39. Significant advantages in terms of raw materials and labor Union-employer partnership focus on results and quantum improvements in productivity and flexible skills – direct labour cost in the vehicle assembly industry has been reduced by 30% over the past 5 years. Average labour costs/month for an operator amounts to approximately US$1.05/hour, for a technician to approximately US$ 4.65/hour and for anengineer/professional person to approximately US$ 1 700/month. Cost excludes medical, pension and car allowance contributions by the employer ranging between 30% and 40%. (2002 US$ = R10.52) Appendix Labour and Productivity Labor costs (SA Rand vs. US $) (1US$ = R10, 52) • *The PPP rate on 1/1/2002 was R3, 80 = 1US $. This rate represents the rate of a comparable fixed basket of commodities purchased in SA and the USA. • Source: DeLoitte & Touche

  40. Appendix The African Growth and Opportunity Act (AGOA) • The African Growth and Opportunity Act (AGOA) represents a non-reciprocal gesture by the USA aimed at assisting growth and development of sub-Saharan African countries by extending duty free and quota free access into the USA market in respect of a broad range of products for a period of 8 years. SA, together with 37 other African countries had been designated as an eligible country in terms of the Act. • The effective commencement date of the duty free access provisions in terms of AGOA is 1 January 2001 until 30 September 2008. Various automotive components and, importantly, motor cars as well as motor vehicles for the transportation of persons and of goods will, subject to rules of origin, qualify for a duty free and quota free access into the USA. In terms of the rules of origin SA products exported to the USA must represent at least 35% of the free on board (FOB) value of the product into the USA - up to a maximum of 15% of such USA inputs of the FOB customs value will qualify as SA local content.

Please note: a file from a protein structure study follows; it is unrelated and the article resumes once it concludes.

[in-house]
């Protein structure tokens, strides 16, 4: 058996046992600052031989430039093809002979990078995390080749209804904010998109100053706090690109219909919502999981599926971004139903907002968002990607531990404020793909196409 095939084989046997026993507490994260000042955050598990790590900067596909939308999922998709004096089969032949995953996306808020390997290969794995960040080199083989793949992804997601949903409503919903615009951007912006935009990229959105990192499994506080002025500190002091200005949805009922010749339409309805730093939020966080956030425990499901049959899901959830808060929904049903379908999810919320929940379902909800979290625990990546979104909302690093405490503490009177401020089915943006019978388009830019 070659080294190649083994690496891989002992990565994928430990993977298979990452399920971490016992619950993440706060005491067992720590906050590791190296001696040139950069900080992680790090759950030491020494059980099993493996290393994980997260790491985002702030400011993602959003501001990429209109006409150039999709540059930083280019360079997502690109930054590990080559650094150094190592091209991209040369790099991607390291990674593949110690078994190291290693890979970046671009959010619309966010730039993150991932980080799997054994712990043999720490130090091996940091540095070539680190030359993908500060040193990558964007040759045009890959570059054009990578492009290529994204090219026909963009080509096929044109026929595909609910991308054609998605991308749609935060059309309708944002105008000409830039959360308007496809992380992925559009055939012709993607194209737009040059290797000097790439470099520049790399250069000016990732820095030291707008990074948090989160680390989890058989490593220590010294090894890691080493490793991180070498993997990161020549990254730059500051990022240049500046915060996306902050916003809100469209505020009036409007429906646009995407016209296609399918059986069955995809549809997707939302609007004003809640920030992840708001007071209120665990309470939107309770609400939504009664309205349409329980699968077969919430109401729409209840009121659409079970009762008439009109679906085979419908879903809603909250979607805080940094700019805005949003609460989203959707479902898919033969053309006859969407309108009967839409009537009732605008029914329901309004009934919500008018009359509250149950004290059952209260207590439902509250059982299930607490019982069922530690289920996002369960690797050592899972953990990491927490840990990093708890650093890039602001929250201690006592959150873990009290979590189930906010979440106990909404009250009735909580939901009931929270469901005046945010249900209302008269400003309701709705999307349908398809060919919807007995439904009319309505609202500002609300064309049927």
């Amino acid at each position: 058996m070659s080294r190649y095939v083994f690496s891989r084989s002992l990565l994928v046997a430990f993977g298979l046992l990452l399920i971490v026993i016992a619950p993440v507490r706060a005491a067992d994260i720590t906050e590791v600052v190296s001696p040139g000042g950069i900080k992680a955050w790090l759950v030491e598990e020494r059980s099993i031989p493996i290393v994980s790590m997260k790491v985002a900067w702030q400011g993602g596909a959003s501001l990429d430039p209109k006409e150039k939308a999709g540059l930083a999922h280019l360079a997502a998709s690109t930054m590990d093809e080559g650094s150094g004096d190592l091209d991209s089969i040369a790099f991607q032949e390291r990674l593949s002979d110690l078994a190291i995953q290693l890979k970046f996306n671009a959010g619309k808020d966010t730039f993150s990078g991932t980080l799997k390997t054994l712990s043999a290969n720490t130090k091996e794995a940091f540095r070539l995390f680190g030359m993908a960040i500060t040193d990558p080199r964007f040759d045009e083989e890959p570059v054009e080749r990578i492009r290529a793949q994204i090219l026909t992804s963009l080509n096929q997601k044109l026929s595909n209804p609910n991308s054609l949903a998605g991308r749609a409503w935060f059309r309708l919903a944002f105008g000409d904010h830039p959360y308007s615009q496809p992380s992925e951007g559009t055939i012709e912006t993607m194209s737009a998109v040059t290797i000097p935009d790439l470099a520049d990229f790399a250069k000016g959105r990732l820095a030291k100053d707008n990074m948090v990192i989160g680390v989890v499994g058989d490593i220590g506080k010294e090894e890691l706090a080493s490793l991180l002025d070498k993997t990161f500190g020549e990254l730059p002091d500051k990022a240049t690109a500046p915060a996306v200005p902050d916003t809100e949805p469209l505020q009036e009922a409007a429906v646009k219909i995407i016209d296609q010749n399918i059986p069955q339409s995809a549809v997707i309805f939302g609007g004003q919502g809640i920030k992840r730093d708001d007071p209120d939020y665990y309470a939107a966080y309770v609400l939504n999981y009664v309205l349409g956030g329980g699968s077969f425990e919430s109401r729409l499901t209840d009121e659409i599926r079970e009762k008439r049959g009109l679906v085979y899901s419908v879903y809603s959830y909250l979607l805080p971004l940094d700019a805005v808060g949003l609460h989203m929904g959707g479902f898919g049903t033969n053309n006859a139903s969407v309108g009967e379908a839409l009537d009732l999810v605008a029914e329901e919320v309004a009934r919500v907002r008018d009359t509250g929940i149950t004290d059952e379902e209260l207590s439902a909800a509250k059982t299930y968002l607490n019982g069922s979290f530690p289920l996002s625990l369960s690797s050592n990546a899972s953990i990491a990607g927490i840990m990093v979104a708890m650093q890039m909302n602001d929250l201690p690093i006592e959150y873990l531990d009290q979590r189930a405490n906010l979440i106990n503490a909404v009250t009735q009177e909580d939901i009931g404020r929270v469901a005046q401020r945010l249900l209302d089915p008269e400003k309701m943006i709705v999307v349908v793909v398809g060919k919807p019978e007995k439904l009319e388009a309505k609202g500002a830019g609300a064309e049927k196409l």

41. Appendix Motor IndustryDevelopmentProgramme (MIDP) • The strong growth in the automotive sector has been the result of well-designed and managed government policies and in particular the MIDP. • The MIDP, implemented in September 1995, has now been in operation for nearly 9 years and is regarded as a prime example of public and private sector co-operation. • The extension of industry support until the end of 2012 will ensure a ten year window as well as policy certainty for industry’s long term strategy and planning and create the platform for sustained future development. • Linkages with multi-national companies lead to participation in global sourcing from SA and will become all the more important in future. • Total industry exports in total have grown by 38% on an average annual basis since 1995 when the MIDP was introduced

  42. Appendix Exports • Total automotive related exports have grown by 38% on an average annual basis and component exports by 31% since 1995 when the MIDP was introduced. • The main destinations for passenger cars exported from SA during 2002 were the USA, Japan and the UK with the EU accounting for nearly 30% of total exports in Rand terms. • SA’s main destination for medium and heavy commercial vehicles during 2002 was SADC that accounted for 52% of exports. During 2002 SA produced 404,441 vehicles of which 125,306units were exported.

  43. Appendix Market Size?: Total Domestic Production & Total Aggregate Exports Source: National Association of Automobile Manufacturers of South Africa (NAAMSA)